Etymology
Advertisement
subdue (v.)
late 14c., "to conquer and reduce to subjection," from Old French souduire, but this meant "deceive, seduce," from Latin subducere "draw away, lead away, carry off; withdraw" (see subduce). The primary sense in English seems to have been taken in Anglo-French from Latin subdere and attached to this word. Related: Subdued; subduing. As an associated noun, subdual is attested from 1670s (subduction having acquired other senses).
Related entries & more 
Advertisement
subdued (adj.)
c. 1600, "subjugated," past-participle adjective from subdue. Meaning "calmed down, reduced in intensity" is recorded from 1822.
Related entries & more 
daunt (v.)

c. 1300, "to vanquish, subdue, conquer," from Old French danter, variant of donter (12c., Modern French dompter) "be afraid of, fear, doubt; control, restrain," from Latin domitare, frequentative of domare "to tame" (see tame (v.)). Sense of "to intimidate, subdue the courage of" is from late 15c. Related: Daunted; daunting.

Related entries & more 
overmaster (v.)

mid-14c., overmaistren, "overpower, overcome, subdue, vanquish," from over- + master (v.). Related: Overmastered; overmastering.

Related entries & more 
overawe (v.)

"subdue or control by fear or superior influence," 1570s, from over- + awe (v.). Perhaps coined by Spenser. Related: Overawed; overawing.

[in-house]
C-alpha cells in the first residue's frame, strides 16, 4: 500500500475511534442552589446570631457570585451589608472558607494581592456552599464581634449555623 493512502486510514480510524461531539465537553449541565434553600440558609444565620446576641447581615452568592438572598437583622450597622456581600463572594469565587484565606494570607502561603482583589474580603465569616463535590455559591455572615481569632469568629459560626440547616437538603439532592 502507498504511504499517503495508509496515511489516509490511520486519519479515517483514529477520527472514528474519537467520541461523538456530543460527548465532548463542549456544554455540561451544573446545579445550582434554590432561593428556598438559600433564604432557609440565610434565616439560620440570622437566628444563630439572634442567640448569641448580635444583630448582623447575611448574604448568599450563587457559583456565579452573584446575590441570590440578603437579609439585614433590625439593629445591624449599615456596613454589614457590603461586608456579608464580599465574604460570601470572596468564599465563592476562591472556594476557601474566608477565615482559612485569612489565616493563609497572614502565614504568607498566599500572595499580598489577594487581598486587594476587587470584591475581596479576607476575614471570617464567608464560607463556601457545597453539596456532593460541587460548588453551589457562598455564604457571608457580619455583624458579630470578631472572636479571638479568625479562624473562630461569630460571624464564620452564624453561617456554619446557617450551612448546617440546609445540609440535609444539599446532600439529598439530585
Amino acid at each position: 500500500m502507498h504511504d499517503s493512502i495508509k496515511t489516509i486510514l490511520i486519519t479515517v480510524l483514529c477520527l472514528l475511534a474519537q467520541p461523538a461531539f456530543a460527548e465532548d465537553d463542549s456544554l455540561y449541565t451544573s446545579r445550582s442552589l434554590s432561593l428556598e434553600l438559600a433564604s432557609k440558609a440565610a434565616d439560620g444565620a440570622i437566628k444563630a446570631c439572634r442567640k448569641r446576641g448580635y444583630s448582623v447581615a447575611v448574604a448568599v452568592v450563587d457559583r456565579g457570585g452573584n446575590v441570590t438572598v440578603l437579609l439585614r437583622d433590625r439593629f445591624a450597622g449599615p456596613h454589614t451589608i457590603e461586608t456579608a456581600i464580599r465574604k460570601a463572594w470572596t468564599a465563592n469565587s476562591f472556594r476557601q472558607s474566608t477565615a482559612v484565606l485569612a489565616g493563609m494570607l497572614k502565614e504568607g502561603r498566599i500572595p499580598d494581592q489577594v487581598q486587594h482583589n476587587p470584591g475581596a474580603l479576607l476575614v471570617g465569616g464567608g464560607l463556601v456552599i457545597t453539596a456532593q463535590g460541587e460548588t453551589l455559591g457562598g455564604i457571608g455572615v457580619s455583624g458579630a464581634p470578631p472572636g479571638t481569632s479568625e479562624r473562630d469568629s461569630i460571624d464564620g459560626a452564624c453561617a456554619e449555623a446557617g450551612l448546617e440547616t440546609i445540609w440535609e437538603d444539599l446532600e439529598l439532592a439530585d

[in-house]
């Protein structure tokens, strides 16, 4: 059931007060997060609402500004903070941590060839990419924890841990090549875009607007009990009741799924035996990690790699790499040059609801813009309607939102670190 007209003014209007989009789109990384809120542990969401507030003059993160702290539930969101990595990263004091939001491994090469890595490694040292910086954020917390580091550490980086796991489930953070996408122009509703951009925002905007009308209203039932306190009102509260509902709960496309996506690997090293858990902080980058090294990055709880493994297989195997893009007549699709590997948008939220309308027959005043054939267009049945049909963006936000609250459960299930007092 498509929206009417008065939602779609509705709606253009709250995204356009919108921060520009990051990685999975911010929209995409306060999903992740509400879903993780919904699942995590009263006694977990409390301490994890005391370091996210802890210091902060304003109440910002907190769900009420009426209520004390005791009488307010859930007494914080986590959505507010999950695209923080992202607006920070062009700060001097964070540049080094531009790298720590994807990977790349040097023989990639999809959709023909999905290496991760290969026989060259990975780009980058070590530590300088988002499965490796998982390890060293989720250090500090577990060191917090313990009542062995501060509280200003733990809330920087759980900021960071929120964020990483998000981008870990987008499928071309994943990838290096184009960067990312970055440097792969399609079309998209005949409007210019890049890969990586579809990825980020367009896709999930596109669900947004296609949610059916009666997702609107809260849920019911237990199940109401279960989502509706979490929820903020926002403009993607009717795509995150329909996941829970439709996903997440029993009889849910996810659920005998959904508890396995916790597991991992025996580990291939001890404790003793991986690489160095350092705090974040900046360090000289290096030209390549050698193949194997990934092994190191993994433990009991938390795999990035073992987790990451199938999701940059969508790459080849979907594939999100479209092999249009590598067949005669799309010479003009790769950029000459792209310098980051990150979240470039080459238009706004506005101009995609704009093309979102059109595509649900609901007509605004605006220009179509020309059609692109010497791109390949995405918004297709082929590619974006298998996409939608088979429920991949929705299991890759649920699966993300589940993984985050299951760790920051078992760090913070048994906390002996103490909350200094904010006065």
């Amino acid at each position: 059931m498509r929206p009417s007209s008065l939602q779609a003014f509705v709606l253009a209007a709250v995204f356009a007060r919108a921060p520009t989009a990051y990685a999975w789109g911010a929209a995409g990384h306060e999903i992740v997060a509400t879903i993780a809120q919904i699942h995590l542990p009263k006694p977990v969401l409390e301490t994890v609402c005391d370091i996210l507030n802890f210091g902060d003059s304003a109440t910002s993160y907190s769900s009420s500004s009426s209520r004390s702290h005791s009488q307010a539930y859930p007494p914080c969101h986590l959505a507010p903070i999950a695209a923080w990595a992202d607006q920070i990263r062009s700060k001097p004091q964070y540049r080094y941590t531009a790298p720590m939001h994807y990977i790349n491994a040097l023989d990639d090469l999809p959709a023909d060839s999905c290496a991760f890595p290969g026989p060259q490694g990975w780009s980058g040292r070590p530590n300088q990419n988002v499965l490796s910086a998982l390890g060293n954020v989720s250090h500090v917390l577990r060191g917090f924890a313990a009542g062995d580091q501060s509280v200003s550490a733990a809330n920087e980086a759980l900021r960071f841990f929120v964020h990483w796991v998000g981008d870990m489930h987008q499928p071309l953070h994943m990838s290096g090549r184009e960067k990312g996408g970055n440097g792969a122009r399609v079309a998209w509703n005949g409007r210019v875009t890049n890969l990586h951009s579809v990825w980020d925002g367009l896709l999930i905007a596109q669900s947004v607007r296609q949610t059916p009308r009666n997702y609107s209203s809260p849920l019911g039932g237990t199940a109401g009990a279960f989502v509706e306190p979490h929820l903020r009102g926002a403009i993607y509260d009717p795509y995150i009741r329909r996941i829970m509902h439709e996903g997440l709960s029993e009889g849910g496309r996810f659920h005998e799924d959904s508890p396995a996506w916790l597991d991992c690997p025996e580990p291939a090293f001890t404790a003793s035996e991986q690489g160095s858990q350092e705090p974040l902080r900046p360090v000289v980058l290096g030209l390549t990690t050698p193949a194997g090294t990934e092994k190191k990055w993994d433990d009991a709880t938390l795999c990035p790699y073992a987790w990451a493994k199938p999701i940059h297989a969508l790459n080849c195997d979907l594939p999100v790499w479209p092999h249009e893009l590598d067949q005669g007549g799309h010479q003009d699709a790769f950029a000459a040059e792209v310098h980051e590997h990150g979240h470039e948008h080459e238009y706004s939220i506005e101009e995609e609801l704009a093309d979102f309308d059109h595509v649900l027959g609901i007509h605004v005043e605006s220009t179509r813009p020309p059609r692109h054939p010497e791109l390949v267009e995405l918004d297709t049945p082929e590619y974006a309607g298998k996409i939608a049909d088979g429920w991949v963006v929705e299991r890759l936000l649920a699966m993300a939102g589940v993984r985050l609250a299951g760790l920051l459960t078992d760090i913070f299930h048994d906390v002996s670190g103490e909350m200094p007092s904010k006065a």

Related entries & more 
Advertisement
subjugation (n.)
late 14c., from Late Latin subiugationem (nominative subiugatio), noun of action from past participle stem of Latin subiugare "to subdue," literally "bring under the yoke," from sub "under" (see sub-) + iugum "yoke," from PIE root *yeug- "to join."
Related entries & more 
subjugate (v.)
early 15c., a back-formation from subjugation or else from Latin subiugatus, past participle of subiugare "to subjugate, subdue," literally "bring under the yoke," from sub "under" (see sub-) + iugum "yoke," from PIE root *yeug- "to join." Related: Subjugated; subjugating.
Related entries & more 
cinch (v.)

1866, "to pull in, gird with or as with a cinch," from cinch (n.). Figurative meaning "make certain" is from 1891, American English slang, via Western U.S. colloquial sense "bind or subdue by force" (1875). Related: Cinched; cinching.

Related entries & more 
repressive (adj.)

early 15c., in medicine, "serving to check or suppress, tending to subdue," from Old French repressif and directly from Medieval Latin repressivus, from Latin repress-, past-participle stem of reprimere "hold back, curb," figuratively "check, confine, restrain, refrain" (see repress). Related: Repressively.

Related entries & more 
quiet (v.)

late 14c., "subdue (a sensation), lessen (a pain)," from quiet (adj.) and in part from Latin quietare. From mid-15c. as "to make or cause to be quiet;" intransitive sense of "become quiet, be silent" is from 1791 (with down (adv.) by 1851). Related: Quieted; quieting.

Related entries & more